Hitting off the mats at a golf range isn’t like hitting off grass in the fairway. Mats have their limitations when practicing—especially when it comes to hitting irons or hybrids. But that doesn’t mean you can’t improve your game at the range. You can. You just need to make a few changes. With help from some “swing aids,” you can ingrain the feel of a good swing that will help you put a sizeable dent in your golf handicap.
The key to improving at the range is to work on one thing at a time. For example, you can work on grooving a good swing path, stopping coming over the top, or correcting a severe hip slide, but not all three simultaneously. You must prioritize. Work on the most critical first. Work on the others another time. Below are five drills (with golf tips). we use at our golf instruction sessions designed specifically for the range:
1. Improving Your Ballstriking
Many weekend golfers don’t play—or practice—enough to improve their ballstriking. They hit fat and thin shots as well as toe and heel shots all in one round. To stop hitting bad shots line up a series of balls about 15 inches behind the ball you’re addressing and practice hitting shots with out disturbing the series of balls. To stop hitting heel and toe shots, position one ball 3 inches outside the ball you’re addressing and another ball 3 inches inside the ball you’re addressing. Try to hit the ball in the middle without touching the other two.
2. Grooving A Swing Path
Many golfers we see at our golf instruction sessions hit pulls and slices. That’s because they’re using an out-to-in swing path. To cure this fault, set up a ball bucket behind your back foot. Line it up with the heel of your back foot but three inches below the target line. Make sure the bucket is close enough to your foot so you don’t hit it on your backswing. Now hit some balls. This drill teaches you to curve the ball from right to left. If you hit the bucket when swinging, you’ve used an out-to-in swing path.
3. Visualizing Shots
Starting the ball on the correct line is vital. Unfortunately, many players don’t do this. Here’s a drill from our golf lessons that trains you to do this: Balance two buckets—one on top of another—about 5 feet in front of the mat, but directly on the target line. Using a square stance, hit some balls. Train your eyes to see the proper starting line when hitting—just to the right of the two buckets for a draw. On the downswing you should feel as if your right forearm is rotating over to touch your left forearm.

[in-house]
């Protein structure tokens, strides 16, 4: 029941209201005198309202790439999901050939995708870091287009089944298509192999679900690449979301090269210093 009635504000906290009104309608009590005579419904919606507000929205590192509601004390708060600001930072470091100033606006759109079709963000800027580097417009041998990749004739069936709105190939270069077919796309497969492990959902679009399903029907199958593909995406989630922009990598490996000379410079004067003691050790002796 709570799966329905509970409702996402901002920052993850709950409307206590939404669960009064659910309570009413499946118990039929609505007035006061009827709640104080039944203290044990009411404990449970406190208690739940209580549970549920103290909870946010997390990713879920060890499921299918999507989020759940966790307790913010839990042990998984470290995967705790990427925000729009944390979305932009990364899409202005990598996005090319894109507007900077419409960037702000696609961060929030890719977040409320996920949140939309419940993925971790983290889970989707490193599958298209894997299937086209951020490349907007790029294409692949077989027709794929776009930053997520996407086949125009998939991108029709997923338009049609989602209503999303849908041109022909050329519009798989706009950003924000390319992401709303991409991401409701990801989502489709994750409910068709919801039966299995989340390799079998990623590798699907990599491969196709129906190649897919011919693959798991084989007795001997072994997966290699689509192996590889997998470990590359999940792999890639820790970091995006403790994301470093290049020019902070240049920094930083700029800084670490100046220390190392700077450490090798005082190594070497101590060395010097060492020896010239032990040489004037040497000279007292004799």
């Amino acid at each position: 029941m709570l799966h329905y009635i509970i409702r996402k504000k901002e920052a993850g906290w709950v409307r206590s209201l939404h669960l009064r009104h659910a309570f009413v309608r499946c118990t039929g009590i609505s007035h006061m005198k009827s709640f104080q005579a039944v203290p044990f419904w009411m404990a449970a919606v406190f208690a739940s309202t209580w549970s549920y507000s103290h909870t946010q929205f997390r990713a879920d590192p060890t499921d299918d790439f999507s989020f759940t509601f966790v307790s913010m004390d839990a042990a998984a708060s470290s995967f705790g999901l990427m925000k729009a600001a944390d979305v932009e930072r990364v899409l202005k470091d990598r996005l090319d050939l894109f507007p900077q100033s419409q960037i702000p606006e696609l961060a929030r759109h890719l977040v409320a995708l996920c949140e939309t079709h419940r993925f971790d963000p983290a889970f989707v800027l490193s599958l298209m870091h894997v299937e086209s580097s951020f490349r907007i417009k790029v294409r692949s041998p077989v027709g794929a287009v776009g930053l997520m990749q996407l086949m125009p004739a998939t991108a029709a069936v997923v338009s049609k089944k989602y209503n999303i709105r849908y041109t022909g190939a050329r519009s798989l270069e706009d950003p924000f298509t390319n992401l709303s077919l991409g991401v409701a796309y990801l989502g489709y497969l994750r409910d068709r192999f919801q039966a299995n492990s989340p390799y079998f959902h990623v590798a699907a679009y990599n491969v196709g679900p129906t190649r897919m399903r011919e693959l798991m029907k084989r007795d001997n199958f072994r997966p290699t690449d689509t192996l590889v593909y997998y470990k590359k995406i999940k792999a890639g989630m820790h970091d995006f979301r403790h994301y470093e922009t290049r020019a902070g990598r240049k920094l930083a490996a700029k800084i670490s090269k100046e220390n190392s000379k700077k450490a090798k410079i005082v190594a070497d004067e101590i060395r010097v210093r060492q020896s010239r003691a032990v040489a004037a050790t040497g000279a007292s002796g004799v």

4. Maintaining Posture Through Impact
Overswinging disrupts one’s posture, causing excess body movement and throwing your timing off. To fix this fault, try this drill we use at our golf lessons: Get into your normal stance. Have a friend set up a chair behind you so that the top of the chair just touches your butt. Your goal is to make good swings without losing contact with the back of the chair. Keeping in touch with the chair helps you grove a straighter swing path.
5. Turning Your Hips Correctly
Golfers often slide their hips forward to generate more power. Your hips must turn, not slide forward. To fix this fault, take one of those metal bag stands (or a similar object) and place it touching the outside of your front heel. Now hit some balls. You should be able to make an aggressive swing without causing the metal stand to move forward significantly. It’s okay to bump it slightly when swinging. But if you move it too far forward laterally, you know you moved forward too much.
Hitting balls at the range isn’t quite the same as hitting them off the fairway. But you can still ingrain a swing at the range that delivers power and accuracy using drills (and golf tips) we described above. Developing a powerful, accurate swing will help you break 80 and chop strokes off your golf handicap.